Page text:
gms | German Medical Science

63rd Annual Meeting of the German Society of Neurosurgery (DGNC)
Joint Meeting with the Japanese Neurosurgical Society (JNS)

German Society of Neurosurgery (DGNC)

13 - 16 June 2012, Leipzig

Cytoreductive surgery for recurrent glioblastoma in elderly patients: is it an overtreatment? A retrospective, single centre study

Meeting Abstract

  • S.M.A. Zella - Neurochirurgische Klinik, Heinrich-Heine-Universität, Düsseldorf
  • P. Slotty - Neurochirurgische Klinik, Heinrich-Heine-Universität, Düsseldorf
  • H.J. Steiger - Neurochirurgische Klinik, Heinrich-Heine-Universität, Düsseldorf
  • M. Sabel - Neurochirurgische Klinik, Heinrich-Heine-Universität, Düsseldorf

Deutsche Gesellschaft für Neurochirurgie. Japanische Gesellschaft für Neurochirurgie. 63. Jahrestagung der Deutschen Gesellschaft für Neurochirurgie (DGNC), Joint Meeting mit der Japanischen Gesellschaft für Neurochirurgie (JNS). Leipzig, 13.-16.06.2012. Düsseldorf: German Medical Science GMS Publishing House; 2012. DocDO.09.10

doi: 10.3205/12dgnc088, urn:nbn:de:0183-12dgnc0886

Published: June 4, 2012

© 2012 Zella et al.
This is an Open Access article distributed under the terms of the Creative Commons Attribution License ( You are free: to Share – to copy, distribute and transmit the work, provided the original author and source are credited.



Objective: The role of surgery for recurrent glioblastoma (rGBM) is not well defined; in particular, there are almost no data on the impact of open resection for rGBM in the elderly population. We therefore compared established preoperative and postoperative outcome parameters between elderly patients (≥ 65 years) treated at our institution with cytoreductive surgery for primary and recurrent GBM (p-surgery, r-surgery, respectively).

Methods: Inclusion criteria of our database search were: patients ≥ 65 years with primary GBM pretreated with open surgery followed by Stupp protocol and open surgery at recurrence. We identified 20 patients treated at our institution between January 2006 and June 2011. For primary and recurrent surgery, extent of resection (median volumes), preoperative and postoperative KPS and PFS were determined.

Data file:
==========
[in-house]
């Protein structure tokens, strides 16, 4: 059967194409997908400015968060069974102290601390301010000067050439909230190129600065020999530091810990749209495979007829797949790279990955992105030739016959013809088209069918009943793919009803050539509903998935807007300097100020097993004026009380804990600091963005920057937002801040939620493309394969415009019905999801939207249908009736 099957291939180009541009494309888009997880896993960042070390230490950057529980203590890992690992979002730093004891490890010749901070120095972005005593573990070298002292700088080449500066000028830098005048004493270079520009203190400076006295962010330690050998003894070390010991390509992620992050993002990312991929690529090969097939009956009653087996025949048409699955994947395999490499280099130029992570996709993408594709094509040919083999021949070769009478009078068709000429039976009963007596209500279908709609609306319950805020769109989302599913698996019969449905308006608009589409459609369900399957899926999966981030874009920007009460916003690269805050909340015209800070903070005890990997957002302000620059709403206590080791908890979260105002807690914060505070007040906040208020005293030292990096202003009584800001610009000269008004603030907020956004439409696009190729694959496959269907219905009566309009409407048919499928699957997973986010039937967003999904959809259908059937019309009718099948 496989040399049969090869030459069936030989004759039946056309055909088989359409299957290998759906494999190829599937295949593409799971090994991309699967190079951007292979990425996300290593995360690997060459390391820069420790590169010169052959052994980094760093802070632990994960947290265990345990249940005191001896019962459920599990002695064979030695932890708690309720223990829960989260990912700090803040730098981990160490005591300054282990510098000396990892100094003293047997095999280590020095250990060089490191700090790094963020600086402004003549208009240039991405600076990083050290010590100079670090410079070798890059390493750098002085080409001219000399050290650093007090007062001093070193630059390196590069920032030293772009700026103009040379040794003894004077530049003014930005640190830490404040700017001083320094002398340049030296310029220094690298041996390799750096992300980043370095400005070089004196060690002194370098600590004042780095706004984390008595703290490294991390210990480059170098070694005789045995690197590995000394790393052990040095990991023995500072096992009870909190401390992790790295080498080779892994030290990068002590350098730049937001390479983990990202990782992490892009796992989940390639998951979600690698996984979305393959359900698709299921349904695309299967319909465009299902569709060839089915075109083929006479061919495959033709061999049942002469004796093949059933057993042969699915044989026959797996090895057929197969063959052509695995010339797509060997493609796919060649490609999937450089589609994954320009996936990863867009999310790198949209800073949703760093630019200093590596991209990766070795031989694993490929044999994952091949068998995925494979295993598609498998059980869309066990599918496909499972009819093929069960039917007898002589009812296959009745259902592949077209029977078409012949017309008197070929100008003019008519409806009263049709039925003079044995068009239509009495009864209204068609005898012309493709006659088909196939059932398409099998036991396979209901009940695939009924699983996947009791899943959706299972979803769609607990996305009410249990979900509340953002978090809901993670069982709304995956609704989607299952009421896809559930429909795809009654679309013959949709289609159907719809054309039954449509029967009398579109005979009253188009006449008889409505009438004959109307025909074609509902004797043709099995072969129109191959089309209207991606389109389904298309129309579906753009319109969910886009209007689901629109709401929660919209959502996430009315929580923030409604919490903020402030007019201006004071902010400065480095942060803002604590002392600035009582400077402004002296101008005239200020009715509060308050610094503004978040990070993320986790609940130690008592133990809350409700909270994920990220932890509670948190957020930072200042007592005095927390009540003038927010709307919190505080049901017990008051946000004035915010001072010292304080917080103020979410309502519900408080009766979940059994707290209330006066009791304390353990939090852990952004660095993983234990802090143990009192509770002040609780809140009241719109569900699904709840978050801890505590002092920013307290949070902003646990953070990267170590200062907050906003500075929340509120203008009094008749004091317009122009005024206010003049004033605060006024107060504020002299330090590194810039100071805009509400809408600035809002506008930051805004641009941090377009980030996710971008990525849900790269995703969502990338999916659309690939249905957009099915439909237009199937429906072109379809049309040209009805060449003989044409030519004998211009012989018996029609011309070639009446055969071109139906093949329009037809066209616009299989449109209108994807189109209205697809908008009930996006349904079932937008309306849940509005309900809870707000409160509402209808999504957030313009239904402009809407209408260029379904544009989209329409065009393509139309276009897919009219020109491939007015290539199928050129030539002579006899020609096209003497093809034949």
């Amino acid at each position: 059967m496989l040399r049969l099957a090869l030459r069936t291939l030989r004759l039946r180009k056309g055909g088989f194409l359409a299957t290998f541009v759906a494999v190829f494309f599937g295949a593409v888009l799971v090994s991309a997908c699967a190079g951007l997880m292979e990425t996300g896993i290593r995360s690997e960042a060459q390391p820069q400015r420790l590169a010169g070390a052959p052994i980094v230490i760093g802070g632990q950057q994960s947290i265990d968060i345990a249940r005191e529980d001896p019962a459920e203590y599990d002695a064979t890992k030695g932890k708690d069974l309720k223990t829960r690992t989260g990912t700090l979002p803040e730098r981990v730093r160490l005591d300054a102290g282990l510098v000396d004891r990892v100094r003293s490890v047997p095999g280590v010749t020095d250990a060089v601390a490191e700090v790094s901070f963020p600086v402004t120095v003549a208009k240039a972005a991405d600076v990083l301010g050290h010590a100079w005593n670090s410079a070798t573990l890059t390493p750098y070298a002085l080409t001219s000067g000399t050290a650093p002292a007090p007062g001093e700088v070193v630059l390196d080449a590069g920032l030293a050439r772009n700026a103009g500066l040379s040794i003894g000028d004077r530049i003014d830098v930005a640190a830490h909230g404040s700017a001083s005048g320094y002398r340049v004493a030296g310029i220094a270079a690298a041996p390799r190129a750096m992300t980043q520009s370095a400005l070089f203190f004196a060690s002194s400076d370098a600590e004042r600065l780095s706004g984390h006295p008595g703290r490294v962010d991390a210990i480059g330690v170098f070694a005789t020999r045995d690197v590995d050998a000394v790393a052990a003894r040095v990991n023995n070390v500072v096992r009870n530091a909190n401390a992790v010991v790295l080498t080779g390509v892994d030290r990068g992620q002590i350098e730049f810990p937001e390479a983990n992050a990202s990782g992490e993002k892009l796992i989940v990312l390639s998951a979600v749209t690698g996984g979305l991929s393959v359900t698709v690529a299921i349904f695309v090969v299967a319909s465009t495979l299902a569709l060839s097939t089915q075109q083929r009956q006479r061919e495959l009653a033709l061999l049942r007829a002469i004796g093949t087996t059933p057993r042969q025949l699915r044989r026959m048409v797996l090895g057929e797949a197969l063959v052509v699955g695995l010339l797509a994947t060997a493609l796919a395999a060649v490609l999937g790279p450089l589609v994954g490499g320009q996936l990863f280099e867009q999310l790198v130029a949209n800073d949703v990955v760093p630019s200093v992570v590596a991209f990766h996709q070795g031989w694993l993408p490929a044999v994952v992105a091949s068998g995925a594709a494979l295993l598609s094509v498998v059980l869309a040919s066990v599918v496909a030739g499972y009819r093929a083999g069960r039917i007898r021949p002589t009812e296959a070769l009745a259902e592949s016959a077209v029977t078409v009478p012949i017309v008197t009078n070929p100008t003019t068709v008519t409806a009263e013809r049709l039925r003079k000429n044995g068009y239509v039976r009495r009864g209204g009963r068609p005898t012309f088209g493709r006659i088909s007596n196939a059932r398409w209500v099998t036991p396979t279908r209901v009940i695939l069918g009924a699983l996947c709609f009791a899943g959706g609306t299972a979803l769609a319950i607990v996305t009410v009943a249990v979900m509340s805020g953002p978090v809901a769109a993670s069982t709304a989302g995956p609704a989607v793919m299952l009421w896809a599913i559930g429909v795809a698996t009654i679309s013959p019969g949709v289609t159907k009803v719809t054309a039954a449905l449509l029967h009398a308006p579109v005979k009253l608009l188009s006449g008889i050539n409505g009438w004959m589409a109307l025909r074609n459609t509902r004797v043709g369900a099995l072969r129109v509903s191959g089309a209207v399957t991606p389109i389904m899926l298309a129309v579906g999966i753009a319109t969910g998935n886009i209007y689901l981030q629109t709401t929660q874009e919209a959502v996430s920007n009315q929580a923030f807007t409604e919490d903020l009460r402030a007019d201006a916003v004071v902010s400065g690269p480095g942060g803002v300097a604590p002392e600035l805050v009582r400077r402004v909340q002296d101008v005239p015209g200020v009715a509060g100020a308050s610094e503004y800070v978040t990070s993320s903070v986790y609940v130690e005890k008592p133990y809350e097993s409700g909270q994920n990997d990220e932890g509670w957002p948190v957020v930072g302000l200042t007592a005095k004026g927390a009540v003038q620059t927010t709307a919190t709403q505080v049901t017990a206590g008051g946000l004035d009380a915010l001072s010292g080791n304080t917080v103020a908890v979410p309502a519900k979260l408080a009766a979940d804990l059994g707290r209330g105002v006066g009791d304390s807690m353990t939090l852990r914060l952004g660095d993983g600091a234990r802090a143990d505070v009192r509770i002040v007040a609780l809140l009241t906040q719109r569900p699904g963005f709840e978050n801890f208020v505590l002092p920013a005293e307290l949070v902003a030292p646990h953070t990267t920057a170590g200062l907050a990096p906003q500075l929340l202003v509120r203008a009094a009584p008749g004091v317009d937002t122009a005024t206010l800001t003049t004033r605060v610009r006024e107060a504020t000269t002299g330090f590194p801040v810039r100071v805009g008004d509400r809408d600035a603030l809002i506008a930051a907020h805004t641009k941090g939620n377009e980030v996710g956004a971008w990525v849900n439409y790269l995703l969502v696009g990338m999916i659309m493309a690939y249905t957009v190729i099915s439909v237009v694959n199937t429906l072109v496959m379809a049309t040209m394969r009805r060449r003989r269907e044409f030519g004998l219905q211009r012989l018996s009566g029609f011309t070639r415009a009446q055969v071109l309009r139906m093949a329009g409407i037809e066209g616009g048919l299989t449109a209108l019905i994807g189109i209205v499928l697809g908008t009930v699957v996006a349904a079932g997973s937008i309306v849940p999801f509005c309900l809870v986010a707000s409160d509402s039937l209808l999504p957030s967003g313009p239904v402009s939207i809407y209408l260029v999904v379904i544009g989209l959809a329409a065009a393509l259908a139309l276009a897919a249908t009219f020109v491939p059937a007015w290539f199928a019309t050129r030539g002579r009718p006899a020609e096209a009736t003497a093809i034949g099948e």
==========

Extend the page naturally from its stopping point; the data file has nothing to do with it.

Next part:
Results: The median age of patients was 67.9 years at diagnosis and 68.4 years at 1st recurrence. There was almost an equal distribution of male/ female patients (11 male vs. 9 female). Median pre-operative KPS was 90% at diagnosis and 80% at 1st recurrence; median post-operative KPS was 80% (first operation) vs. 70% (1st re-resection). By the first operation the pre-operative tumor volume of 14.2 ccm was reduced to post-operative tumor volume of 0.01 ccm, at 1st recurrence a preoperative tumor volume of 8.24 ccm was reduced to 0.47 ccm (all median values). PFS at first diagnosis was 8 months (range 4–30 months) vs. a median PFS of 5 months (range 4–12 months) after the 1st recurrence. The whole population presented a median OAS of 18 months (range 3–45 months).

Conclusions: In this selected population, open surgery for recurrent GBM compared to the primary treatment presented a similar impact on KPS, in spite of a substantial cytoreduction. PFS after rGBM is comparable with the published data on PFS in younger populations. Our study shows that elderly GBM patients can benefit from an open resection at recurrence and they should not be per se excluded from aggressive treatment modalities.